Pregnancy is one of the most commonly misdiagnosed conditions in medical practice. The answer to “Am I really Pregnant?” is best answered by more than one test. Some women who think they are pregnant are not, while others go through haIf a pregnancy (or more!) before they realize what is happening. Doctors diagnose pregnancy when it is not present, or fail to diagnose it when the patient’s symptoms suggest other conditions! The possibilities for error are enormous. Yet, for the vast majority of women, the diagnosis is perfectly straightforward.
SIGNS AND SYMPTOMS OF PREGNANCY
For a woman who usually has a normal regular menstrual cycle, a missed period is the most important and reliable symptom of pregnancy. If the periods are usually irregular, however, it may be a while before the absence of periods is noticed. By this time, other symptoms will be drawing attention to the situation.
The answer to whether or not a woman can have normal periods when pregnant is no. Any woman who is having normal regular periods is not pregnant. Slight bleeding may occur at intervals during the first three months of pregnancy, but this is not the same as haying a period, and is best regarded and treated as a threatened. Heavier bleeding should certainly be so treated. Women who claim that they have ‘normal periods’ when pregnant have usually had a repeated threatened miscarriage which has cleared up and allowed the pregnancy to continue normally.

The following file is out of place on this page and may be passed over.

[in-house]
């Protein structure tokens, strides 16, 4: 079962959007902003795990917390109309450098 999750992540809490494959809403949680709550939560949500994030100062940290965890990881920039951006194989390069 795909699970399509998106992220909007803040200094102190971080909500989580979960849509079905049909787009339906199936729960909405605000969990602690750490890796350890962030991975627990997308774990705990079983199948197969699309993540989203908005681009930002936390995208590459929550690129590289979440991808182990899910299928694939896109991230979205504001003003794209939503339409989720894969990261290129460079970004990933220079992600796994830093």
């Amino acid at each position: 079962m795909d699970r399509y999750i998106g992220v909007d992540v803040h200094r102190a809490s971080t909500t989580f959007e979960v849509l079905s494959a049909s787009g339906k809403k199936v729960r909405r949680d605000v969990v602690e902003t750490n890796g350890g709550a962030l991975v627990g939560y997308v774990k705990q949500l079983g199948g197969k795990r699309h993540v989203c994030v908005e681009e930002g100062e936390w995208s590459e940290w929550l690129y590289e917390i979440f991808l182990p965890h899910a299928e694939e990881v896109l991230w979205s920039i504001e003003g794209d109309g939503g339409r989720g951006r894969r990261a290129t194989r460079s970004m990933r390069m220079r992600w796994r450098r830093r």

Enlarged, tender breasts
The breasts often become a little enlarged and tender before a period is due; these breast changes are even more noticeable as soon as pregnancy occurs and the first period is missed. Once the pregnancy is fully established it is usually possible to express a yellow fluid called colostrum from the nipples.
Most but not all pregnant women suffer from some degree of nausea in early pregnancy which may make them vomit. Early morning sickness is a traditional pregnancy symptom, but in reality the nausea and vomiting may occur at any time of the day.
Early pregnancy is often associated with a feeling of fatigue and a desire to sleep for longer periods than usual. The answer is to give the body what it needs – rest.
In early pregnancy the enlarging uterus presses on the bladder and the result is more frequent trips to the lavatory! The pregnant woman also drinks more to quench an increased thirst, and this, too, makes for a greater production of urine.
A slight white vaginal discharge, which does not cause any local soreness or irritation, is not due to any infection in the vagina. It results from an increase in the normal vaginal secretions.
During first pregnancy, the skin on the nipples turns brown because of an increase in the amount of brown pigment. Although the brown colour fades after the pregnancy is over, it never goes completely. As well as changing colour, the small lubricating glands around the nipple increase in size and can be seen as small projections from the surface of the skin. These are known as Montgomery’s tubercles, named after the doctor who first described them.